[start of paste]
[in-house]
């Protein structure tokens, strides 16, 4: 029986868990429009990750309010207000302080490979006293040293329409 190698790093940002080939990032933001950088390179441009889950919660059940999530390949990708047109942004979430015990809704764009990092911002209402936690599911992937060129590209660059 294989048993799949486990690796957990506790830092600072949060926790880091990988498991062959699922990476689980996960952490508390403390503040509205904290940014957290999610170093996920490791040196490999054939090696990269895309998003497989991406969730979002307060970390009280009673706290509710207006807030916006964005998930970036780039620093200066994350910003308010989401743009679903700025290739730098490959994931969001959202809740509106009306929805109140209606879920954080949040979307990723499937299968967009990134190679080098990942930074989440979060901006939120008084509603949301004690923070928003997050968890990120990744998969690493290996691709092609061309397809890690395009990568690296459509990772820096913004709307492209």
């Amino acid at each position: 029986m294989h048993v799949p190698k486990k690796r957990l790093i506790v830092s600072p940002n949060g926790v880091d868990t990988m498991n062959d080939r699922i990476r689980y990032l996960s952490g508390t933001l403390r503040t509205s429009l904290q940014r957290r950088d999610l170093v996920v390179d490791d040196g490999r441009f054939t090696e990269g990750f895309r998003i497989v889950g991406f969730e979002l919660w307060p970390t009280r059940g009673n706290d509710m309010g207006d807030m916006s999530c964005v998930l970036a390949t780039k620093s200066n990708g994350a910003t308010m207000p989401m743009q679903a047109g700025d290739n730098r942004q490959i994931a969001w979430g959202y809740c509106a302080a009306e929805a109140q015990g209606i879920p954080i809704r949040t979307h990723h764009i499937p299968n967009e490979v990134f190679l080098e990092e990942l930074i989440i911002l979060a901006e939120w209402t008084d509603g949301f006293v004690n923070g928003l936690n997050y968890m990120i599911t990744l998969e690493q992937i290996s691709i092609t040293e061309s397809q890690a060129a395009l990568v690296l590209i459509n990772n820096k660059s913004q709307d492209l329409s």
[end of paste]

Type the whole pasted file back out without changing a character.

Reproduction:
[in-house]
């Protein structure tokens, strides 16, 4: 029986868990429009990750309010207000302080490979006293040293329409 190698790093940002080939990032933001950088390179441009889950919660059940999530390949990708047109942004979430015990809704764009990092911002209402936690599911992937060129590209660059 294989048993799949486990690796957990506790830092600072949060926790880091990988498991062959699922990476689980996960952490508390403390503040509205904290940014957290999610170093996920490791040196490999054939090696990269895309998003497989991406969730979002307060970390009280009673706290509710207006807030916006964005998930970036780039620093200066994350910003308010989401743009679903700025290739730098490959994931969001959202809740509106009306929805109140209606879920954080949040979307990723499937299968967009990134190679080098990942930074989440979060901006939120008084509603949301004690923070928003997050968890990120990744998969690493290996691709092609061309397809890690395009990568690296459509990772820096913004709307492209």
């Amino acid at each position: 029986m294989h048993v799949p190698k486990k690796r957990l790093i506790v830092s600072p940002n949060g926790v880091d868990t990988m498991n062959d080939r699922i990476r689980y990032l996960s952490g508390t933001l403390r503040t509205s429009l904290q940014r957290r950088d999610l170093v996920v390179d490791d040196g490999r441009f054939t090696e990269g990750f895309r998003i497989v889950g991406f969730e979002l919660w307060p970390t009280r059940g009673n706290d509710m309010g207006d807030m916006s999530c964005v998930l970036a390949t780039k620093s200066n990708g994350a910003t308010m207000p989401m743009q679903a047109g700025d290739n730098r942004q490959i994931a969001w979430g959202y809740c509106a302080a009306e929805a109140q015990g209606i879920p954080i809704r949040t979307h990723h764009i499937p299968n967009e490979v990134f190679l080098e990092e990942l930074i989440i911002l979060a901006e939120w209402t008084d509603g949301f006293v004690n923070g928003l936690n997050y968890m990120i599911t990744l998969e690493q992937i290996s691709i092609t040293e061309s397809q890690a060129a395009l990568v690296l590209i459509n990772n820096k660059s913004q709307d492209l329409s």